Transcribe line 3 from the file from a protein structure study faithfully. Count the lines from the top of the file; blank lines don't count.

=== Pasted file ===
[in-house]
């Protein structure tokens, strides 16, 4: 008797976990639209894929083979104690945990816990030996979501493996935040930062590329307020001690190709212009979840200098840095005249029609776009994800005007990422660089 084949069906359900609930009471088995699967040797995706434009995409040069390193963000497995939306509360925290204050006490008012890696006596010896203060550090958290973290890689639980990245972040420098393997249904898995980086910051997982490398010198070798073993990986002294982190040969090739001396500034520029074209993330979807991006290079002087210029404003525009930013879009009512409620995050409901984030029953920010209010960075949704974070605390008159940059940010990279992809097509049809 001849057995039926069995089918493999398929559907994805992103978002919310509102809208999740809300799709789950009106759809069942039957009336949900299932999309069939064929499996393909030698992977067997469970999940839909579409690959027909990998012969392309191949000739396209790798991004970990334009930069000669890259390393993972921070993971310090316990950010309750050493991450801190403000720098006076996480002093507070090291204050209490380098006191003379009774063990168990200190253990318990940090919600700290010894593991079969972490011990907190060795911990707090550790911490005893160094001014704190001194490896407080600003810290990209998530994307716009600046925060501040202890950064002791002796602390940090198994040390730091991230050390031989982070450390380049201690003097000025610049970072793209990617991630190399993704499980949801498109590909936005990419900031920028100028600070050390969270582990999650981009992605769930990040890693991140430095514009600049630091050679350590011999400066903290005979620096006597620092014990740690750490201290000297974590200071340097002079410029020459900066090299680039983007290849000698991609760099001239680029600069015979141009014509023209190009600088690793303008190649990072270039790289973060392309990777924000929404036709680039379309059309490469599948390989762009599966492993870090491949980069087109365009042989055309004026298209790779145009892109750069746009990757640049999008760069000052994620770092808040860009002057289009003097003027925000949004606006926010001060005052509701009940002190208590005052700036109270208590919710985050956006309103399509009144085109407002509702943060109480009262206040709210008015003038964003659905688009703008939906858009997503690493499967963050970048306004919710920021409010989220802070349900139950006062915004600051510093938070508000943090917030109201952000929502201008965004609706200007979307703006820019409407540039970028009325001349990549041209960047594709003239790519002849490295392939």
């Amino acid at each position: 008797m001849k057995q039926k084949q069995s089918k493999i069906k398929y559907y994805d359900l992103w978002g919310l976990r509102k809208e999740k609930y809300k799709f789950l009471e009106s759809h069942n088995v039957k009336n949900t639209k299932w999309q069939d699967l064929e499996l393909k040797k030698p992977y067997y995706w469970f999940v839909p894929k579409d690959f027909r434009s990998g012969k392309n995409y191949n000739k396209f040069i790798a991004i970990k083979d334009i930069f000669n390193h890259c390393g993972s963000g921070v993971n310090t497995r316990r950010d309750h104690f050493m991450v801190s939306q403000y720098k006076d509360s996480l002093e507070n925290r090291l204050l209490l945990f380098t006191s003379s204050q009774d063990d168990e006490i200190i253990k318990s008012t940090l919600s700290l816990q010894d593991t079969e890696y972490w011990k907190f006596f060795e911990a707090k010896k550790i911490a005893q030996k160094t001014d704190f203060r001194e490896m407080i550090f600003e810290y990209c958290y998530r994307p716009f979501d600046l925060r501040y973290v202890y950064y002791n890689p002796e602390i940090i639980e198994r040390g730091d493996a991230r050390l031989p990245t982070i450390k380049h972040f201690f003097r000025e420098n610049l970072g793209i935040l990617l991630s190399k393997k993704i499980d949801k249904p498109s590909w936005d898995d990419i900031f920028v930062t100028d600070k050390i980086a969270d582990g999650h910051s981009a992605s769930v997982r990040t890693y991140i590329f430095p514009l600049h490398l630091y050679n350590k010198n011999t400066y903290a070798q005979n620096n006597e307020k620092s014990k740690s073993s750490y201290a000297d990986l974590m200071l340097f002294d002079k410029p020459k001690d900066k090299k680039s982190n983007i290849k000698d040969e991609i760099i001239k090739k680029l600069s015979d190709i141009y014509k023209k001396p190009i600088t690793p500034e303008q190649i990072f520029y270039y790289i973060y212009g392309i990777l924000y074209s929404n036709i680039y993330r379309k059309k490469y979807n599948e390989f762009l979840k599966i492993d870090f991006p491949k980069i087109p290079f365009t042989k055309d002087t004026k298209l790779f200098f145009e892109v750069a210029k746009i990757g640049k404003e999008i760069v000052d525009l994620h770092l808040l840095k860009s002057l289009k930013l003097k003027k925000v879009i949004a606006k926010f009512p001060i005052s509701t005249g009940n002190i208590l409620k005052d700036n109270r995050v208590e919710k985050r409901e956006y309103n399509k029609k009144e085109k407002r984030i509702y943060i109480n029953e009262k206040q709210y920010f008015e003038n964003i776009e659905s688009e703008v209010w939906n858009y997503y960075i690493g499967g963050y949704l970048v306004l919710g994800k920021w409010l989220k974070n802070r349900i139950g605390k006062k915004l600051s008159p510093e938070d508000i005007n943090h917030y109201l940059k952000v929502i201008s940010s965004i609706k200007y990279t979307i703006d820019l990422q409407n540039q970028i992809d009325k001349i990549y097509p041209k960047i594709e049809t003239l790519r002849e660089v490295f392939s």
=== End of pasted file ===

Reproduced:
């Amino acid at each position: 008797m001849k057995q039926k084949q069995s089918k493999i069906k398929y559907y994805d359900l992103w978002g919310l976990r509102k809208e999740k609930y809300k799709f789950l009471e009106s759809h069942n088995v039957k009336n949900t639209k299932w999309q069939d699967l064929e499996l393909k040797k030698p992977y067997y995706w469970f999940v839909p894929k579409d690959f027909r434009s990998g012969k392309n995409y191949n000739k396209f040069i790798a991004i970990k083979d334009i930069f000669n390193h890259c390393g993972s963000g921070v993971n310090t497995r316990r950010d309750h104690f050493m991450v801190s939306q403000y720098k006076d509360s996480l002093e507070n925290r090291l204050l209490l945990f380098t006191s003379s204050q009774d063990d168990e006490i200190i253990k318990s008012t940090l919600s700290l816990q010894d593991t079969e890696y972490w011990k907190f006596f060795e911990a707090k010896k550790i911490a005893q030996k160094t001014d704190f203060r001194e490896m407080i550090f600003e810290y990209c958290y998530r994307p716009f979501d600046l925060r501040y973290v202890y950064y002791n890689p002796e602390i940090i639980e198994r040390g730091d493996a991230r050390l031989p990245t982070i450390k380049h972040f201690f003097r000025e420098n610049l970072g793209i935040l990617l991630s190399k393997k993704i499980d949801k249904p498109s590909w936005d898995d990419i900031f920028v930062t100028d600070k050390i980086a969270d582990g999650h910051s981009a992605s769930v997982r990040t890693y991140i590329f430095p514009l600049h490398l630091y050679n350590k010198n011999t400066y903290a070798q005979n620096n006597e307020k620092s014990k740690s073993s750490y201290a000297d990986l974590m200071l340097f002294d002079k410029p020459k001690d900066k090299k680039s982190n983007i290849k000698d040969e991609i760099i001239k090739k680029l600069s015979d190709i141009y014509k023209k001396p190009i600088t690793p500034e303008q190649i990072f520029y270039y790289i973060y212009g392309i990777l924000y074209s929404n036709i680039y993330r379309k059309k490469y979807n599948e390989f762009l979840k599966i492993d870090f991006p491949k980069i087109p290079f365009t042989k055309d002087t004026k298209l790779f200098f145009e892109v750069a210029k746009i990757g640049k404003e999008i760069v000052d525009l994620h770092l808040l840095k860009s002057l289009k930013l003097k003027k925000v879009i949004a606006k926010f009512p001060i005052s509701t005249g009940n002190i208590l409620k005052d700036n109270r995050v208590e919710k985050r409901e956006y309103n399509k029609k009144e085109k407002r984030i509702y943060i109480n029953e009262k206040q709210y920010f008015e003038n964003i776009e659905s688009e703008v209010w939906n858009y997503y960075i690493g499967g963050y949704l970048v306004l919710g994800k920021w409010l989220k974070n802070r349900i139950g605390k006062k915004l600051s008159p510093e938070d508000i005007n943090h917030y109201l940059k952000v929502i201008s940010s965004i609706k200007y990279t979307i703006d820019l990422q409407n540039q970028i992809d009325k001349i990549y097509p041209k960047i594709e049809t003239l790519r002849e660089v490295f392939s």